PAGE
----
C# Fundamentals: Hello World

C# is a general purpose, type safe programming language implemented with the Object Oriented Paradigm in mind, The following tutorial is aimed at users that already know the basics of programming and are looking for a fast guide to get started with C# and .NET Core on Linux. The whole tutorial is divided into different posts, each containing new topics.

.NET Core is the free and open-source implementation of the .NET Framework. It includes the CoreCLR, CoreFX, CoreRT and a compiler. Have in mind that unlike Microsoft’s dotNET Framework, .NET Core is cross-platform and supports ASP.NET Core apps, command line apps , libraries and Universal Windows apps, but lacks support for WinForms and WPF which leaves us without GUIs. By 2019 Microsoft is planning on porting WinForms to .NET Core but this will only be for Microsoft Windows OS, leaving behind Linux and MacOS. It is important to note to not confuse .NET Core with the Mono framework which are two different things.

What is the CLR

The Common Language Runtime (CLR) is the environment that allows .NET programs to run. The CLR gives us additional services including memory management, remoting, type safety, exception handling, garbage collection, security and thread management.

Installation & Tools

This tutorial series uses Visual Studio Code, which is a free and open source code editor by Microsoft. You may use any other editor or IDE of your liking as long as it supports C# syntax.

DotNet Core Installation

It is suggested using the Fedora .NET SIG copr repository as a way to install .NET Core. Note that software in COPR isn’t supported by Fedora infrastructure or signed by the project.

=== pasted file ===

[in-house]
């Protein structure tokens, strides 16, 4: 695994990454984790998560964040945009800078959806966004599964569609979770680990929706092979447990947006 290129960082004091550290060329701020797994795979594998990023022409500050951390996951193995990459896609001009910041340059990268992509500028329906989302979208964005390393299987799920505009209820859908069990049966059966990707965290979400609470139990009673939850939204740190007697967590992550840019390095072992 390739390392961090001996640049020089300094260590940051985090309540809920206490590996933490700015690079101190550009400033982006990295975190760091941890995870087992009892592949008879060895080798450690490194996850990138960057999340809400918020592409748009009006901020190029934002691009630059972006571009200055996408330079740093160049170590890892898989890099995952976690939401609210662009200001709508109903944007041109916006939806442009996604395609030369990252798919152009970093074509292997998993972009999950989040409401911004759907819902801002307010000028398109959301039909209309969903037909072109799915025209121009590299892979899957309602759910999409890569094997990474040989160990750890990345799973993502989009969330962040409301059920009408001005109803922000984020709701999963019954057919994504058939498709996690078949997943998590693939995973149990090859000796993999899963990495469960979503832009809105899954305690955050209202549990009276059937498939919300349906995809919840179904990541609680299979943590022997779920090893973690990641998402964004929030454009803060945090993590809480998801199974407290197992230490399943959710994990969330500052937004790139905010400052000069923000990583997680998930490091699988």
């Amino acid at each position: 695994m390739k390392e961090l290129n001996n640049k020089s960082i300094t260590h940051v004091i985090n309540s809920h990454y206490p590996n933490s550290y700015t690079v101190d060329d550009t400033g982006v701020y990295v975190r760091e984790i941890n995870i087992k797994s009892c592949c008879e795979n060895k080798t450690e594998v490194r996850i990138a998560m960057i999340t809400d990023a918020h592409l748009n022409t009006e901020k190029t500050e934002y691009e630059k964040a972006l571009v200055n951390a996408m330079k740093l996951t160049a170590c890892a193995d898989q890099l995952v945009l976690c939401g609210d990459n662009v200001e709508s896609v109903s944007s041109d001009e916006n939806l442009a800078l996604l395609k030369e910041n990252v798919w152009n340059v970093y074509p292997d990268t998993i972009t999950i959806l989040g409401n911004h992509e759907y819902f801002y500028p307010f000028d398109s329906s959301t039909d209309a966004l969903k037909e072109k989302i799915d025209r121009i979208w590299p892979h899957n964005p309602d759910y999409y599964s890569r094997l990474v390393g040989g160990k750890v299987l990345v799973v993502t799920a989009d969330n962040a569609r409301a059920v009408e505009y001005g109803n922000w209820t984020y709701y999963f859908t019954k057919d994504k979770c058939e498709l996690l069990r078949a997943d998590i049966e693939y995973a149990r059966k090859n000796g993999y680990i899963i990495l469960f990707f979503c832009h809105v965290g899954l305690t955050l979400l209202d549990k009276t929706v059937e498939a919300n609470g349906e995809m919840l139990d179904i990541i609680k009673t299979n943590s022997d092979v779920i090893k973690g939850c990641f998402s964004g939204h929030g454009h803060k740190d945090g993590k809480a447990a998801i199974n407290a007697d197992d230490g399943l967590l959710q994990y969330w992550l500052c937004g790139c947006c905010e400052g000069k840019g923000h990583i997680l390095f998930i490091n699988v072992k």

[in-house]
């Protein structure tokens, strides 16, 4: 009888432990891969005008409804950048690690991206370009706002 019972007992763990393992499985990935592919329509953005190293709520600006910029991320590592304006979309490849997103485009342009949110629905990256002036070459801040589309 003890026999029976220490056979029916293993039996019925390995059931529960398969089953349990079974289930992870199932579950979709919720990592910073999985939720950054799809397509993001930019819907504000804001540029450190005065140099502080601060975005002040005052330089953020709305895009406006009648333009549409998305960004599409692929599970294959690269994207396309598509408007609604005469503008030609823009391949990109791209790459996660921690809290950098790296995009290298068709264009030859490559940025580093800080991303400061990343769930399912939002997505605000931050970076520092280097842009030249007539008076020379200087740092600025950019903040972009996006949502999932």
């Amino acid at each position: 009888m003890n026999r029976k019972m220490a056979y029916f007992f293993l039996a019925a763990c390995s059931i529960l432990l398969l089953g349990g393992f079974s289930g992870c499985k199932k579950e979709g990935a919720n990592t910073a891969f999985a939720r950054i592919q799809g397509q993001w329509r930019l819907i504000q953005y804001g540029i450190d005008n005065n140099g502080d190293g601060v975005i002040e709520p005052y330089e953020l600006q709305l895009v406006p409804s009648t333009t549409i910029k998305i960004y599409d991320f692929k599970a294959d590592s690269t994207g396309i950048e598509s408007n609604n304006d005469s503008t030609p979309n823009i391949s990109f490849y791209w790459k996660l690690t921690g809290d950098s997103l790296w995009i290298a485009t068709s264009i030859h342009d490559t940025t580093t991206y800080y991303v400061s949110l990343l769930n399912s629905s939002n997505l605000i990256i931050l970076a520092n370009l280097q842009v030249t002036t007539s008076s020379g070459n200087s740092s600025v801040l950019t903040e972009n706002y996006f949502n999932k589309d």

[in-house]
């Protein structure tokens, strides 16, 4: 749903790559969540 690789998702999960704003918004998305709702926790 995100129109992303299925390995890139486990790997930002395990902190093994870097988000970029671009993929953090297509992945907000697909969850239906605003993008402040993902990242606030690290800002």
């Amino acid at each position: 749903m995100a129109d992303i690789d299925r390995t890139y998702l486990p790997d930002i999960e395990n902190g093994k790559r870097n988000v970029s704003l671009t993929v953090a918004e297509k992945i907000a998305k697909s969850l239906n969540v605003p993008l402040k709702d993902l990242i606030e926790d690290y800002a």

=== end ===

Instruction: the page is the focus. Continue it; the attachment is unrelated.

First, enable the COPR repository:

$ sudo dnf copr enable @dotnet-sig/dotnet

Next, install .NET Core:

$ sudo dnf install dotnet

Alternatively, install from the Microsoft repos, however, these sources are typically  a few versions of Fedora behind.

Visual Studio Code Installation

Check out our previous post here on the Fedora Magazine for details on installing Visual Studio Code:

Using Visual Studio Code on Fedora

C# extension for VS Code

Next, to install the C# extension for Visual Studio Code, press  CTRL + P, and enter the following command:

ext install ms-vscode.csharp

Hello World!

It is now time to start the journey into C# with a traditional Hello World program.

Open up a terminal window and  type:

$ dotnet new console -o Hello

$ cd Hello

Now open the Program.cs file with your editor and you should see something like this:

using System;

namespace Hello
{
    class Program
    {
        public static void Main (string[] args)
        {
            Console.WriteLine (Hello World!);
        }
    }
}

Next in your terminal window type:

$ dotnet run

And if you did everything right you should see a Hello World! display at your screen.

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10 Comments

  1. I personally don’t mind C#, but why would I use it? Isn’t it much more sensible to use TypeScript, which has more or less the same syntax but also is fully cross-platform?

    • indrora

      TypeScript is great when you’re targeting JS as a final runtime, and some of TypeScript’s syntax was brought over from C#, but the goal is different.

      TS is, like I said, a language built for JS as a runtime. The goal is to create a strongly typed language on top of JS/ES6. The goal of C# is a strongly typed language for more general purpose tasks which runs on the dotnet (core) runtime, as well as some others after being compiled down into CIL bytecode. It isn’t meant to run in the browser, but instead things like .NETCard (smartcards that run .NET), or .NETMF (.NET on embedded systems, one of the first open .NET projects from Microsoft)

  2. Ilia

    Rider is most powerful IDE for dotnet after Visual Studio with resharper. If you like c# and intellij – you will be surprised.

    • I agree Jetbrain’s Rider is a really powerful tool. I used Visual Studio Code just because it’s a personal preference, but the whole tutorial/guide that I plan to make will be IDE/editor agnostic. It’s nice to see what tools other people use.

  3. Jack

    Excellent introductory article! Easy to follow, and deploy.

  4. Jonathan

    Nice intro article – I had no idea so much work had been done to make this available.

    What’s the future of dotnet on Fedora – any plans to move the packages from the COPR into Fedora proper?

  5. NIkola

    Nice and very helpful tutorial. Thanks 🙂

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